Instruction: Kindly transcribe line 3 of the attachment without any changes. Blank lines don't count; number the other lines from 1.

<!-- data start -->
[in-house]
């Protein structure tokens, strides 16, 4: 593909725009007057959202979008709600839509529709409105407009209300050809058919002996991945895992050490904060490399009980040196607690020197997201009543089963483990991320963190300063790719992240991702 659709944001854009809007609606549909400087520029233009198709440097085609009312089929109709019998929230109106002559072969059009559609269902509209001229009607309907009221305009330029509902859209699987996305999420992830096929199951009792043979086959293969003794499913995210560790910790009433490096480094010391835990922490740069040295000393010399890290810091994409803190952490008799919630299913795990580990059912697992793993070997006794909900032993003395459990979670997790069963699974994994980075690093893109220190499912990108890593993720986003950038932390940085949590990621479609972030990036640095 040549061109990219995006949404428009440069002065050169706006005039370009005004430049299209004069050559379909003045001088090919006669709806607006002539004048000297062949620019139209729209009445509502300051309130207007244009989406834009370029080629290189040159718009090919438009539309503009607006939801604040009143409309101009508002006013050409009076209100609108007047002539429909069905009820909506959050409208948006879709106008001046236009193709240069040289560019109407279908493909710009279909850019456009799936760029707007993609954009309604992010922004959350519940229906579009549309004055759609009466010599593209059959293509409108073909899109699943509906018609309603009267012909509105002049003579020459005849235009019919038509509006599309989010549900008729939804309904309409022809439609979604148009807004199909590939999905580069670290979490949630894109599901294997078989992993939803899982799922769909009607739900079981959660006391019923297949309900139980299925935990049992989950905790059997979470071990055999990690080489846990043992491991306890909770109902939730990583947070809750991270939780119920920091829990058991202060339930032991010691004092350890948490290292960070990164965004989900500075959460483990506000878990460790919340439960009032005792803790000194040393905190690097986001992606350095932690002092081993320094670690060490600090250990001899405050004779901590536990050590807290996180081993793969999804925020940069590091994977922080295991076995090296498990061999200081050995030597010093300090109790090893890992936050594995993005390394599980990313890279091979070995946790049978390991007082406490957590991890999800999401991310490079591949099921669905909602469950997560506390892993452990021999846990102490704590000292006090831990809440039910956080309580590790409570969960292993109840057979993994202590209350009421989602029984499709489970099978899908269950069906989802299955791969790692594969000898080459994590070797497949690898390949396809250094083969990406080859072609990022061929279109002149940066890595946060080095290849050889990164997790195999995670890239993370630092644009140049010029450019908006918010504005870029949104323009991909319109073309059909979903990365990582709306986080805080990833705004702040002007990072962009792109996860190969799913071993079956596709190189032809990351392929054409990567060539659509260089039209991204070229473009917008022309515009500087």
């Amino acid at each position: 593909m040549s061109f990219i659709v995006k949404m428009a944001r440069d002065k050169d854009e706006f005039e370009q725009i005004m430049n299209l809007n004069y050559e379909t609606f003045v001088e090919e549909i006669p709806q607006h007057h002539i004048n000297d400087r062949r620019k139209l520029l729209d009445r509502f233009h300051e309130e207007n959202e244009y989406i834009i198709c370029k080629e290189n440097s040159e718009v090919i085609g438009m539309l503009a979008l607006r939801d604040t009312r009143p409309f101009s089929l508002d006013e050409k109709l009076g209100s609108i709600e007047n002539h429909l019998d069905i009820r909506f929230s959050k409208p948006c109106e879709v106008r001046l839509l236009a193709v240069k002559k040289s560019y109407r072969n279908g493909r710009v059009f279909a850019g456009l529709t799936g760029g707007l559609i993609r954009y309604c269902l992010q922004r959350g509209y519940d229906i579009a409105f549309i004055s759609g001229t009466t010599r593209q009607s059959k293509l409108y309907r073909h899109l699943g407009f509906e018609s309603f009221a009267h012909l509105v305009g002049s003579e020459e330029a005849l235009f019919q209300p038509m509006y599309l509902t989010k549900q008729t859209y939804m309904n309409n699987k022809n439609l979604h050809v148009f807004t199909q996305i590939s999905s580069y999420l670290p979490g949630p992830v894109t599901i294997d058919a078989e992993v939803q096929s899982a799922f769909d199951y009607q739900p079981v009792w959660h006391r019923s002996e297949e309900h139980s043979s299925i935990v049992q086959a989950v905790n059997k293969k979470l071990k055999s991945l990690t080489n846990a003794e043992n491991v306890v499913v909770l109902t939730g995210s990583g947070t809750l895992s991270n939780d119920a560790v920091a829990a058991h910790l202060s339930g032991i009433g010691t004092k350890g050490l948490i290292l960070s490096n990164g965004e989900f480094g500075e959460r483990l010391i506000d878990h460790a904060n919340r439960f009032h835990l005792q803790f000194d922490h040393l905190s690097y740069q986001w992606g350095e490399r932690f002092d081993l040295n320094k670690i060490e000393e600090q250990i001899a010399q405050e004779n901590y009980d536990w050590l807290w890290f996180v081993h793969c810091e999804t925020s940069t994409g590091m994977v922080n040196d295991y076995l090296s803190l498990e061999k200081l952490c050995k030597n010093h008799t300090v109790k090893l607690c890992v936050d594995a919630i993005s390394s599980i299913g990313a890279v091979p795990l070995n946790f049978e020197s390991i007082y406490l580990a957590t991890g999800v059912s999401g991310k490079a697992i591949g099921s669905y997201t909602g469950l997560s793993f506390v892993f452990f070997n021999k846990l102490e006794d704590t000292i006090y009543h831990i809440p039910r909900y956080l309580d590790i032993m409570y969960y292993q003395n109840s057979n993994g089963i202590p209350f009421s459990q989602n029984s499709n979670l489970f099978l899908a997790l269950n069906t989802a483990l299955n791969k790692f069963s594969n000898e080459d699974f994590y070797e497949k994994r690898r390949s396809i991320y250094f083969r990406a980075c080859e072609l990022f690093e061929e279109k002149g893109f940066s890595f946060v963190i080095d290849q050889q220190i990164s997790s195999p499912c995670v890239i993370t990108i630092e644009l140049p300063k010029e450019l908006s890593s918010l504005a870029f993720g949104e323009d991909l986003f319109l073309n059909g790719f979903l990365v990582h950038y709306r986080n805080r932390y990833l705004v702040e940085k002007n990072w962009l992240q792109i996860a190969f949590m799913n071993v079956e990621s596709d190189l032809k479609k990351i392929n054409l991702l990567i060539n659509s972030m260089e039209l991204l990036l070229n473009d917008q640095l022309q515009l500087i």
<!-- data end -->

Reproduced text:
């Amino acid at each position: 593909m040549s061109f990219i659709v995006k949404m428009a944001r440069d002065k050169d854009e706006f005039e370009q725009i005004m430049n299209l809007n004069y050559e379909t609606f003045v001088e090919e549909i006669p709806q607006h007057h002539i004048n000297d400087r062949r620019k139209l520029l729209d009445r509502f233009h300051e309130e207007n959202e244009y989406i834009i198709c370029k080629e290189n440097s040159e718009v090919i085609g438009m539309l503009a979008l607006r939801d604040t009312r009143p409309f101009s089929l508002d006013e050409k109709l009076g209100s609108i709600e007047n002539h429909l019998d069905i009820r909506f929230s959050k409208p948006c109106e879709v106008r001046l839509l236009a193709v240069k002559k040289s560019y109407r072969n279908g493909r710009v059009f279909a850019g456009l529709t799936g760029g707007l559609i993609r954009y309604c269902l992010q922004r959350g509209y519940d229906i579009a409105f549309i004055s759609g001229t009466t010599r593209q009607s059959k293509l409108y309907r073909h899109l699943g407009f509906e018609s309603f009221a009267h012909l509105v305009g002049s003579e020459e330029a005849l235009f019919q209300p038509m509006y599309l509902t989010k549900q008729t859209y939804m309904n309409n699987k022809n439609l979604h050809v148009f807004t199909q996305i590939s999905s580069y999420l670290p979490g949630p992830v894109t599901i294997d058919a078989e992993v939803q096929s899982a799922f769909d199951y009607q739900p079981v009792w959660h006391r019923s002996e297949e309900h139980s043979s299925i935990v049992q086959a989950v905790n059997k293969k979470l071990k055999s991945l990690t080489n846990a003794e043992n491991v306890v499913v909770l109902t939730g995210s990583g947070t809750l895992s991270n939780d119920a560790v920091a829990a058991h910790l202060s339930g032991i009433g010691t004092k350890g050490l948490i290292l960070s490096n990164g965004e989900f480094g500075e959460r483990l010391i506000d878990h460790a904060n919340r439960f009032h835990l005792q803790f000194d922490h040393l905190s690097y740069q986001w992606g350095e490399r932690f002092d081993l040295n320094k670690i060490e000393e600090q250990i001899a010399q405050e004779n901590y009980d536990w050590l807290w890290f996180v081993h793969c810091e999804t925020s940069t994409g590091m994977v922080n040196d295991y076995l090296s803190l498990e061999k200081l952490c050995k030597n010093h008799t300090v109790k090893l607690c890992v936050d594995a919630i993005s390394s599980i299913g990313a890279v091979p795990l070995n946790f049978e020197s390991i007082y406490l580990a957590t991890g999800v059912s999401g991310k490079a697992i591949g099921s669905y997201t909602g469950l997560s793993f506390v892993f452990f070997n021999k846990l102490e006794d704590t000292i006090y009543h831990i809440p039910r909900y956080l309580d590790i032993m409570y969960y292993q003395n109840s057979n993994g089963i202590p209350f009421s459990q989602n029984s499709n979670l489970f099978l899908a997790l269950n069906t989802a483990l299955n791969k790692f069963s594969n000898e080459d699974f994590y070797e497949k994994r690898r390949s396809i991320y250094f083969r990406a980075c080859e072609l990022f690093e061929e279109k002149g893109f940066s890595f946060v963190i080095d290849q050889q220190i990164s997790s195999p499912c995670v890239i993370t990108i630092e644009l140049p300063k010029e450019l908006s890593s918010l504005a870029f993720g949104e323009d991909l986003f319109l073309n059909g790719f979903l990365v990582h950038y709306r986080n805080r932390y990833l705004v702040e940085k002007n990072w962009l992240q792109i996860a190969f949590m799913n071993v079956e990621s596709d190189l032809k479609k990351i392929n054409l991702l990567i060539n659509s972030m260089e039209l991204l990036l070229n473009d917008q640095l022309q515009l500087i």